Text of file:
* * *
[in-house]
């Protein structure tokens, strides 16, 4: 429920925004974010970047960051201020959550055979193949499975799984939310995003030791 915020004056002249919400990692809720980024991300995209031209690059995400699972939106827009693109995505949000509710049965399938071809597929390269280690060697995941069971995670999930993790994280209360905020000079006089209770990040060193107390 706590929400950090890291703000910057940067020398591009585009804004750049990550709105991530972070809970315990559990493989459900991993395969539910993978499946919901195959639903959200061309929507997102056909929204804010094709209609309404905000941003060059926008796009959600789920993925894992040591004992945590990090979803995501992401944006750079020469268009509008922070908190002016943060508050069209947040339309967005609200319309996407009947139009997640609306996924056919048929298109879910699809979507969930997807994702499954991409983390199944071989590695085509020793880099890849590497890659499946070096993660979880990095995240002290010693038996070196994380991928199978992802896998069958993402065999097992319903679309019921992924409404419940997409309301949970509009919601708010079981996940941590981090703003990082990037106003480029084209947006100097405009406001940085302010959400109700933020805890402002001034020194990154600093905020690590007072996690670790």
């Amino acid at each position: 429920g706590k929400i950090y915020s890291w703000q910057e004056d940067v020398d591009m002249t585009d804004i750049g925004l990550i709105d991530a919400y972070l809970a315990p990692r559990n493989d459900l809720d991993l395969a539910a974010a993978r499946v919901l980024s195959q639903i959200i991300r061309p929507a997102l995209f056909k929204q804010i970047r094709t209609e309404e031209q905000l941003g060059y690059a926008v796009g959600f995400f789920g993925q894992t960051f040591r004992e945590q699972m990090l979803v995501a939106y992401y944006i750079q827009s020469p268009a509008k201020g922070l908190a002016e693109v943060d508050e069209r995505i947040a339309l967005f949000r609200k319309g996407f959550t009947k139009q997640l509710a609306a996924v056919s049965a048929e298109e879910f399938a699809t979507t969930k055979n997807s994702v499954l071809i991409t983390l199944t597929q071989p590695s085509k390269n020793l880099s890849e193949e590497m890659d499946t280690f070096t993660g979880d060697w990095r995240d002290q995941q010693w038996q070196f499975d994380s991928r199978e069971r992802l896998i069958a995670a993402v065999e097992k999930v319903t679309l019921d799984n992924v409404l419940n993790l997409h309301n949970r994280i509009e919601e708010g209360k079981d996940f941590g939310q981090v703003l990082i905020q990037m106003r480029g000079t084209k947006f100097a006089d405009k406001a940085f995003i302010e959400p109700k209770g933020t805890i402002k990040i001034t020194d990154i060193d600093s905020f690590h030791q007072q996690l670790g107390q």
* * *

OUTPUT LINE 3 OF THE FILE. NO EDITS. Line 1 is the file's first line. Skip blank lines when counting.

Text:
């Amino acid at each position: 429920g706590k929400i950090y915020s890291w703000q910057e004056d940067v020398d591009m002249t585009d804004i750049g925004l990550i709105d991530a919400y972070l809970a315990p990692r559990n493989d459900l809720d991993l395969a539910a974010a993978r499946v919901l980024s195959q639903i959200i991300r061309p929507a997102l995209f056909k929204q804010i970047r094709t209609e309404e031209q905000l941003g060059y690059a926008v796009g959600f995400f789920g993925q894992t960051f040591r004992e945590q699972m990090l979803v995501a939106y992401y944006i750079q827009s020469p268009a509008k201020g922070l908190a002016e693109v943060d508050e069209r995505i947040a339309l967005f949000r609200k319309g996407f959550t009947k139009q997640l509710a609306a996924v056919s049965a048929e298109e879910f399938a699809t979507t969930k055979n997807s994702v499954l071809i991409t983390l199944t597929q071989p590695s085509k390269n020793l880099s890849e193949e590497m890659d499946t280690f070096t993660g979880d060697w990095r995240d002290q995941q010693w038996q070196f499975d994380s991928r199978e069971r992802l896998i069958a995670a993402v065999e097992k999930v319903t679309l019921d799984n992924v409404l419940n993790l997409h309301n949970r994280i509009e919601e708010g209360k079981d996940f941590g939310q981090v703003l990082i905020q990037m106003r480029g000079t084209k947006f100097a006089d405009k406001a940085f995003i302010e959400p109700k209770g933020t805890i402002k990040i001034t020194d990154i060193d600093s905020f690590h030791q007072q996690l670790g107390q």